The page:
Sunday, 28 August 2011

Hard drive choices

Hard Drives
Choosing your hard drive;
What differentiates one hard drive from another? if we take a couple of screen shots from a computer store, I will explain the varying factors that should help you make the correct 

capacity: 500GB - This is simply your capacity (the amount of data you can store), so the more the merrier right ?
16MB Cache - The cache is a seperate memory chip on the controller board of the hard drive. Hard drives (the magnetic type) are by their nature quite slow when you consider the speed at which SATA  controllers can handle - 600MB/s (6Gb/s). You would be lucky to get 150MB/s with a regular magnetic hard drive - this is where the solid state hard drives come in which we will cover later. If the hard drive had to feed the processor data on the fly it would be a terrible experience.  So basically - more cache means more performance.
SATA III (6Gb/s) - as mentioned above - not to be mistaken with GB/s 6 Giga bits per second! I did chuckle when I was speaking to a friend and they referred to it as 6 Giga Bytes per second - that really would be some epic data rates. To be honest you would have to run a number of these drives in a RAID 0 configuration to capitalise on the 6Gb/s bandwidth capacity. If you are unsure of RAID then Google it. I am not going to explain how to set up a RAID in a beginners guide.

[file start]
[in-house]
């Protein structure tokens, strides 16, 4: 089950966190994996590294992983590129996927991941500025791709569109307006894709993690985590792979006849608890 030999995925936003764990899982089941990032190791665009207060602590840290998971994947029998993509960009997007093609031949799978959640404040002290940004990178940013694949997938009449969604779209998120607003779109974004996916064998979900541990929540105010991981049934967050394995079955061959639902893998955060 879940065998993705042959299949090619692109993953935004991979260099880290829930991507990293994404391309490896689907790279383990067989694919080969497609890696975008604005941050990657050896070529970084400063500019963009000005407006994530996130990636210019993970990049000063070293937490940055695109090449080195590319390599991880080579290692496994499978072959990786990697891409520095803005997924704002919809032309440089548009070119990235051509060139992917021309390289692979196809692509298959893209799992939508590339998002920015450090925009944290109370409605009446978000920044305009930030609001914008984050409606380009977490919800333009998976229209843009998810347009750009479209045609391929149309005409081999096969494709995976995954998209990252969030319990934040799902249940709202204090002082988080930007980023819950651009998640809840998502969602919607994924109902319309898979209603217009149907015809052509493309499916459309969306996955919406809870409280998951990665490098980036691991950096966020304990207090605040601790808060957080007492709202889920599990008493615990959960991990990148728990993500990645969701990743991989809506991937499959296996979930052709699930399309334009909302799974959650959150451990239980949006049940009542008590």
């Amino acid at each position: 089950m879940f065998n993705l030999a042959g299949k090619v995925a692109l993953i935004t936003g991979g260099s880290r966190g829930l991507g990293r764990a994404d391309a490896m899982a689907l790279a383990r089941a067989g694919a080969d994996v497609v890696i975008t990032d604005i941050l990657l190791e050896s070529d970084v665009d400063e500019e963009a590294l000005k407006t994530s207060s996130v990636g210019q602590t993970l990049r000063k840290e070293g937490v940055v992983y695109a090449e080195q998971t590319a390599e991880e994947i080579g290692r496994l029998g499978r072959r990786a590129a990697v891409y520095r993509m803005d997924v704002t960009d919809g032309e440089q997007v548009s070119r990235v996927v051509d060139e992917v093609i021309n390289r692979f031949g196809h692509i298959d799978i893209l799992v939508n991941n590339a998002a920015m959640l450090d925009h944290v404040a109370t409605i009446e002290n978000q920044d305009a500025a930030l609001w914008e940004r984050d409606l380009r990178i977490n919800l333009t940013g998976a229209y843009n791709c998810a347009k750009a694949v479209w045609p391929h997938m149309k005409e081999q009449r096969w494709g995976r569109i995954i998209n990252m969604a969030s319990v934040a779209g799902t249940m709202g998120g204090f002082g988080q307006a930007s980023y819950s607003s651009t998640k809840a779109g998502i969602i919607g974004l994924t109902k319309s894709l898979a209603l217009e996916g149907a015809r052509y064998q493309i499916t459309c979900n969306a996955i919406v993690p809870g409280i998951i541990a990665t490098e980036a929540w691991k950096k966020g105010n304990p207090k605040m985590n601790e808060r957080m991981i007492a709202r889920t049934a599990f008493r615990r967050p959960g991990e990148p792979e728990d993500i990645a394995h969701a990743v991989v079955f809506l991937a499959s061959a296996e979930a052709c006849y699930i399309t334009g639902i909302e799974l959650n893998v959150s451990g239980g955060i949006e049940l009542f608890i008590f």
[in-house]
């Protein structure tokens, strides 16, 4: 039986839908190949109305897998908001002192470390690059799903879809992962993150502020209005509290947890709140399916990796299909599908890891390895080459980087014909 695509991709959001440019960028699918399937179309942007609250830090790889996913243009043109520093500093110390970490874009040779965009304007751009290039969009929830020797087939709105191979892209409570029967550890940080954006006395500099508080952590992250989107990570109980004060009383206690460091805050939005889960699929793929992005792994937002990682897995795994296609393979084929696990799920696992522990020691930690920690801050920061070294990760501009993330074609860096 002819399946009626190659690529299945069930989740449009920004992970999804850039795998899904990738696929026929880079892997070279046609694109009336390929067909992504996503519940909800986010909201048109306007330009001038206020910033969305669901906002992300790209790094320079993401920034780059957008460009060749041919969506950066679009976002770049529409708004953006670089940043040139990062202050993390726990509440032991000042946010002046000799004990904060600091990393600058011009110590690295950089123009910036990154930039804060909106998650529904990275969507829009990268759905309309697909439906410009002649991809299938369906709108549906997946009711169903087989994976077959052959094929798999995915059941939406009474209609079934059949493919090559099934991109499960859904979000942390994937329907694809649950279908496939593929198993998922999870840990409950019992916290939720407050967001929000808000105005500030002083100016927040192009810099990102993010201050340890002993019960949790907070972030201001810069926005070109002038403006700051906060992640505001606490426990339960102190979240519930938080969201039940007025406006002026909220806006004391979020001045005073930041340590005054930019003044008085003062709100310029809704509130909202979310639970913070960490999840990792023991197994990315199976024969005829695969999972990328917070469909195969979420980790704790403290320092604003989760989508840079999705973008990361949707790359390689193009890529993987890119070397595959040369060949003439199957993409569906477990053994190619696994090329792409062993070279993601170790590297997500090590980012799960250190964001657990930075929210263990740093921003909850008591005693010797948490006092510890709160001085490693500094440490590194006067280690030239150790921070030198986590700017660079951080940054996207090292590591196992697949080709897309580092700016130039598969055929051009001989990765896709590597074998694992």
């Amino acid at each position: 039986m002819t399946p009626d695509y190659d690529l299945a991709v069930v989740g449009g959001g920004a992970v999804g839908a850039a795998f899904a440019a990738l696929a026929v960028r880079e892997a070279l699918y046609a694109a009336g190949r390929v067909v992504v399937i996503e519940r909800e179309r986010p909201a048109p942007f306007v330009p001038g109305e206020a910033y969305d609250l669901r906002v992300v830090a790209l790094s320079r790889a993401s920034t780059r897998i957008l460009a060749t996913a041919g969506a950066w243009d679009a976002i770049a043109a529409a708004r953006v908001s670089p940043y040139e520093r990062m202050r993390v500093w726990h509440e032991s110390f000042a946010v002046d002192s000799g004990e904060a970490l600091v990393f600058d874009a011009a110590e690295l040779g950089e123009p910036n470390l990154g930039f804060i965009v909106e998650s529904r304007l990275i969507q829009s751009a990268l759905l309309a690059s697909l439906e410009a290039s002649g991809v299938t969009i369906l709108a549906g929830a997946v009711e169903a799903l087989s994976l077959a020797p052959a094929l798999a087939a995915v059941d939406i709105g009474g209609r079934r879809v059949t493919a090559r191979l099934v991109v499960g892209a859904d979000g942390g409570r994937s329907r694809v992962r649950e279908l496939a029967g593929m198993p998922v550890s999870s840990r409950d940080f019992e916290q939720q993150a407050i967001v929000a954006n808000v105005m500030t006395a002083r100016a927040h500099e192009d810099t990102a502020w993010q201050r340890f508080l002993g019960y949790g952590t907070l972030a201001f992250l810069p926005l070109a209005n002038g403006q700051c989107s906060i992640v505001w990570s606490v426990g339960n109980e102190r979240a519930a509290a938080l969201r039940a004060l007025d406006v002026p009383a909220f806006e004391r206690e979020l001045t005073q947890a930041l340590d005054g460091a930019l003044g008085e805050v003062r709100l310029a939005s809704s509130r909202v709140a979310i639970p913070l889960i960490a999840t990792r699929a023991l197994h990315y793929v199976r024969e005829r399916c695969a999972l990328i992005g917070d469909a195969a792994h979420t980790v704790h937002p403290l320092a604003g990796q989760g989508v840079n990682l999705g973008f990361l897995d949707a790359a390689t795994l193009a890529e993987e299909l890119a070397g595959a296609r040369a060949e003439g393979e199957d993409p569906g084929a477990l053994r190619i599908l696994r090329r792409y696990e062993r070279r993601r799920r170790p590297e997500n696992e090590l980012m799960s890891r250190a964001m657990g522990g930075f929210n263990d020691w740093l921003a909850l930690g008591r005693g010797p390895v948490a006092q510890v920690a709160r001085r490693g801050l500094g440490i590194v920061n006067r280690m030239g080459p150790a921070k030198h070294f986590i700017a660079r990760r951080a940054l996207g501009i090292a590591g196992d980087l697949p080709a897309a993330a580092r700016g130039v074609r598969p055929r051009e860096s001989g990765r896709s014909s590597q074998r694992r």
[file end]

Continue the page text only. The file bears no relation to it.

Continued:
7200RPM - The speed at which the disk spins. The faster the disk spins, the less time that the armature has to wait for the data to come back around after a full revolution presuming that it just missed the data as it span round. - The higher the RPM - the better the data rates, however you will find that with faster RPM drives, more gains are to be had when reading smaller files.
you will be able to get 10kRPM hard drives on the SATA interface (Western Digital's Velociraptor's).  Anything above that, you start looking at the SCSI drives intended for $erver$.
Well that about covers the 'standard' hard drives. At the time of writing this blog, solid state hard drives are relatively new technology in this form in the tech market.
A solid state drive is basically like RAM. Silicon chips on a board which store data. This is a much faster form of accessing and storing data however at this moment in time, there are still teething problems such as people losing all their data. Not only are there serious problems covering a whole array of drives (currently the finger is pointing at the SandForce controller chip). Hopefully for those who have spent some serious cash on these drives, there will be a simple work around such as a firmware update. Having said all that, the fact that you can pick up a hard drive for around £30 for 500GB -  I personally will wait until all the problems have been ironed out before joining on the SSD bandwagon.